how can something process faster than light? (is it even possible?)
 If we can slow down time in the future we could contain the light computer inside a time field after giving it something to do and it would calculate it faster relative to our time. taadaa.
 Another way to speed the computing process is to shorten the time it takes to input data. Right now computers are very fast, but it still can take hours to input data for a spread sheet or write a letter, or draw a building using CAD. I think that the future of computing is making the interface invisible to the user, by just talking, hand drawing, or thinking the commands. We have voice recognition now, but it still needs refinement; drawing pads are okay, but the computer has trouble deciding what it is seeing; and cache has the ability built in to anticipate which pieces of program to hold that will be used again soon, but this is still limited. The human to machine interface is where real leaps in speed still need to occur. Do we need a lightspeed computer when the average user can only type at twenty or thirty words a minute?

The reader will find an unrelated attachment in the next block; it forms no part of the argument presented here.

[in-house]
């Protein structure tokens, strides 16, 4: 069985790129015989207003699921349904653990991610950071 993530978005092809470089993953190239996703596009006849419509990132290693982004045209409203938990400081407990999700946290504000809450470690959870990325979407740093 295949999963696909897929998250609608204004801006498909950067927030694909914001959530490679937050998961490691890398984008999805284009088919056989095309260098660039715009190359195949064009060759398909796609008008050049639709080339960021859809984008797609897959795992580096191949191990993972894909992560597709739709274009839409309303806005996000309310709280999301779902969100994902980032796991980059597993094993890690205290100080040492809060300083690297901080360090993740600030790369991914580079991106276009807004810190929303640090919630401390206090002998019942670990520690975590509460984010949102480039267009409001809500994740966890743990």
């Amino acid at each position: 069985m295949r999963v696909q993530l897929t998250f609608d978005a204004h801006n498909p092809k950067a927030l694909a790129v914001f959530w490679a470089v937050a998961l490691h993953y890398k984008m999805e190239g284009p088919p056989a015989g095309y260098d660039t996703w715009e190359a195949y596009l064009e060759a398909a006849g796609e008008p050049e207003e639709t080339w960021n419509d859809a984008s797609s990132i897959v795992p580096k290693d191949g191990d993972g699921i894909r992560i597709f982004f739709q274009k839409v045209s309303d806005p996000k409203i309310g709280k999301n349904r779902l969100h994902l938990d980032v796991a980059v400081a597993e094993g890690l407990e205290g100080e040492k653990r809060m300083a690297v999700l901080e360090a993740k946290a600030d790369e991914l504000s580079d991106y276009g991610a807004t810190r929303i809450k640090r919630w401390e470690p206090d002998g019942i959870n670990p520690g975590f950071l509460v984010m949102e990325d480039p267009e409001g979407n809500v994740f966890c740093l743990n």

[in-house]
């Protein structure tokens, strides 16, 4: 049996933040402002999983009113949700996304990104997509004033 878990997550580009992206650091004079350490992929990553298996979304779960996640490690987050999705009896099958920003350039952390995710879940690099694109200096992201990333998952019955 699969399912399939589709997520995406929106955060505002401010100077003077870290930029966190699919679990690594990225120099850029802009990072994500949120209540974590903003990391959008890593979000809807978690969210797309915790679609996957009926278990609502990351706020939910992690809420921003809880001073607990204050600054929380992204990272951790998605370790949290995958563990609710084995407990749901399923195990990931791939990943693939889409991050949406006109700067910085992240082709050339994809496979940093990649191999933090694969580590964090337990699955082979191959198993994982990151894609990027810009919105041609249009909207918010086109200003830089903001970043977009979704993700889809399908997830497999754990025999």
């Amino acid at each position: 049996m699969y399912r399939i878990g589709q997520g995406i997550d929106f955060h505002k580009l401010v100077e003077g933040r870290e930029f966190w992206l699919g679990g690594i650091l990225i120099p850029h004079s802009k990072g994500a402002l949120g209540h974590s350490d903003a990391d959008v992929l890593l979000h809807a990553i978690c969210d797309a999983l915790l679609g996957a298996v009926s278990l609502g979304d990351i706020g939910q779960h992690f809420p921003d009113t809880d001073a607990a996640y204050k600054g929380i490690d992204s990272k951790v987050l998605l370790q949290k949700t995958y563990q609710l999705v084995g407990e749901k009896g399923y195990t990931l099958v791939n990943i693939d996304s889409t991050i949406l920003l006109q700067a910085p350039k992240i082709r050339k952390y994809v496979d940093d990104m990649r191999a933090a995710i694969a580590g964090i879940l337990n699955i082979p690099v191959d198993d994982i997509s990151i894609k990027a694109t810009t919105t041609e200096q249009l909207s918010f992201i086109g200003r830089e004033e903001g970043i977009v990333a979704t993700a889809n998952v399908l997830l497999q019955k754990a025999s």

Recognitions: Science Advisor I agree with ya, but I also think that the interface will come along with the technology. I do know that one of the major reasons why computers have problems interpreting analog information (drawing, face recognition, etc) is because computers process digital information. Life is analog, so unless we can figure out a way to build analog computers (us) that process on the same speed as current pcs, I'd say we will reach a limit in a short time as to just what a computer can do. And that, is why more power is needed. You know, voice technologies have increased like crazy in the past 5 years. Why? I'd say due to the massive jump in cpu speed, increase in fsb, better ram, etc. And I'm pretty sure Microsoft is working on technology to give total control to your computer through a mind link type device. Maybe it was on new scientist or something of the sort.